Necessary evil? Remove one of those words.Part of business for centuries. Part of marketing mix.Grapes grow on bushes but money doesn’t and whilst wine might make your head spin, it’s money that makes the world go around.Once you’ve made a good product, you have to let people know about it. That involves making some noise and invariably that involves finding a medium or two to distribute your message. The internet is making it possible to talk to your customers directly, but to build a brand you will need some independent opinion to support you – who do you target?
Whilst I write about wine and receive hundreds of emails a month from wino PRs, my day job is running a software company. In that role, I BUY PR and maybe that gives me a balanced perspective? Let’s see.Here are some of the traditional media titles we target. Let’s do a quick straw poll – how many people have heard of the BBC? How many have heard of the New York Times?Anyway, the common theme here is that we target these titles because they offer genuinely independent well researched opinion. So it is highly valued by the reader.
We also target “new” media. Let’s try that straw poll again – who has heard ofMashable? How many people can pronounce GigaOm? How many have ever read Horses for Sources.Horses for sources is a super-niche blog targetted at the business process outsourcing sector and yet has 110, 000 subscribers.We target these titles because they are well read. The message carries a long way and to a highly relevant audience. Perhaps without the total rigour of the Financial Times but nonetheless, highly influential.
I do have some view on ethics – you can read about them on my blog. But, I also think it is time to move on from the obsessive ethical introspective neurosis that seems to be flooding the blogsphere recently. All anyone can expect is honesty.Tell people why you write and who your intended audience is. What is your interest. How do you fund your activities? What are the commercial relationships you have with advertisers, suppliers and PRs.And be honest about what you write. Whatever your take, if a friend asked you privately, would you say the same as you wrote?You have a responsibility to be open and honest and in return this will attract the attention of the right type of PRs – but also the wrong ones.As both a buyer and a seller of PR, I should point out that there are good PR people and bad PR people.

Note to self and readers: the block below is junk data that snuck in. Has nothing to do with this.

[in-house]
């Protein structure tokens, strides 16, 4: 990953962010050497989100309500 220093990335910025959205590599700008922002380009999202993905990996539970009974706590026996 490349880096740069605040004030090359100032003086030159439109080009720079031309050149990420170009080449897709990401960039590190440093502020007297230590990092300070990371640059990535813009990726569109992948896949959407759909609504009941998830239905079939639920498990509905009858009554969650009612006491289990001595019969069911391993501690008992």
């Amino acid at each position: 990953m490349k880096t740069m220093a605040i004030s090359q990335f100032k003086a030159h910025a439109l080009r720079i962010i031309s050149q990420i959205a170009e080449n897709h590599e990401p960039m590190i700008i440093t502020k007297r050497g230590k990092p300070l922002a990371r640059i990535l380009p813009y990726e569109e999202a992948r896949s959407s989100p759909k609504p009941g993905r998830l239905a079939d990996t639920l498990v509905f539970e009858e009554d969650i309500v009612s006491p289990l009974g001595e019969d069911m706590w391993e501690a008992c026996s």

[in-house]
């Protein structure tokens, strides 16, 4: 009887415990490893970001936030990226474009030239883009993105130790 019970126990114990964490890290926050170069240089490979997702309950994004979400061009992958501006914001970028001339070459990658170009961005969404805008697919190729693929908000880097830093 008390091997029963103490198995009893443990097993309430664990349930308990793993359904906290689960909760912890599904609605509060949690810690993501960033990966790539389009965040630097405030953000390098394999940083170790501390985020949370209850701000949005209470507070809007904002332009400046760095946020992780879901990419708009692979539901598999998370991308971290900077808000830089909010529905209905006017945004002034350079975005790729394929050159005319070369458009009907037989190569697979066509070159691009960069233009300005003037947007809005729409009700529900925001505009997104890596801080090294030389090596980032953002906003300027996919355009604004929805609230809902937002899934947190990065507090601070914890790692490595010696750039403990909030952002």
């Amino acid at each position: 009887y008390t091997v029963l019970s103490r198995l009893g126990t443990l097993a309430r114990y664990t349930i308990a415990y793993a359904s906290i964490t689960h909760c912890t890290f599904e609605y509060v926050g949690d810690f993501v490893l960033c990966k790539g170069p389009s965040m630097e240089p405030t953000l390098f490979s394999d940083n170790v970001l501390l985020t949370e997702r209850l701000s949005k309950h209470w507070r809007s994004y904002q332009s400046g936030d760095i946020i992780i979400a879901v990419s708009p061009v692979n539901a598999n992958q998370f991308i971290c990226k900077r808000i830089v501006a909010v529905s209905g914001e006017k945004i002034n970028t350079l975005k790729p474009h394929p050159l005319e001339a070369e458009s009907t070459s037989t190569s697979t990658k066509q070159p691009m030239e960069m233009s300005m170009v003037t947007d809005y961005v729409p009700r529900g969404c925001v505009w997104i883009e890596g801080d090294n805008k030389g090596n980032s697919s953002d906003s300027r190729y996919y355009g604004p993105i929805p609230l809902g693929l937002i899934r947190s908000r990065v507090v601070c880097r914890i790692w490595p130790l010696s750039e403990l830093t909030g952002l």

Louise asked me to leave the audience with one thought and here it is. The word is integrity. For me, this applies to all aspects of business.You do have to look at yourself in the mirror every day and be comfortable that you have been fair to your suppliers, your readers, your customers, your partners and yes, even your PR contacts.If you feel guilty enough that you don’t feel able to discuss your activities openly, then you are acting without integrity.In which case, perhaps I ought to disclose that this image is not mine. I did a Google images search and stole it from a blog called Source Metrics. See, none if us are squeaky clean.
1. Alastair Bathgate
2. Public Relations
3. Traditional Media
4. “New” media
5. Ethics in writing
Nobody is squeaky clean
Build a brand, not just a voice
Be honest about your objectives
Do you stand by everything you’ve said?
Someone will take your opinion as fact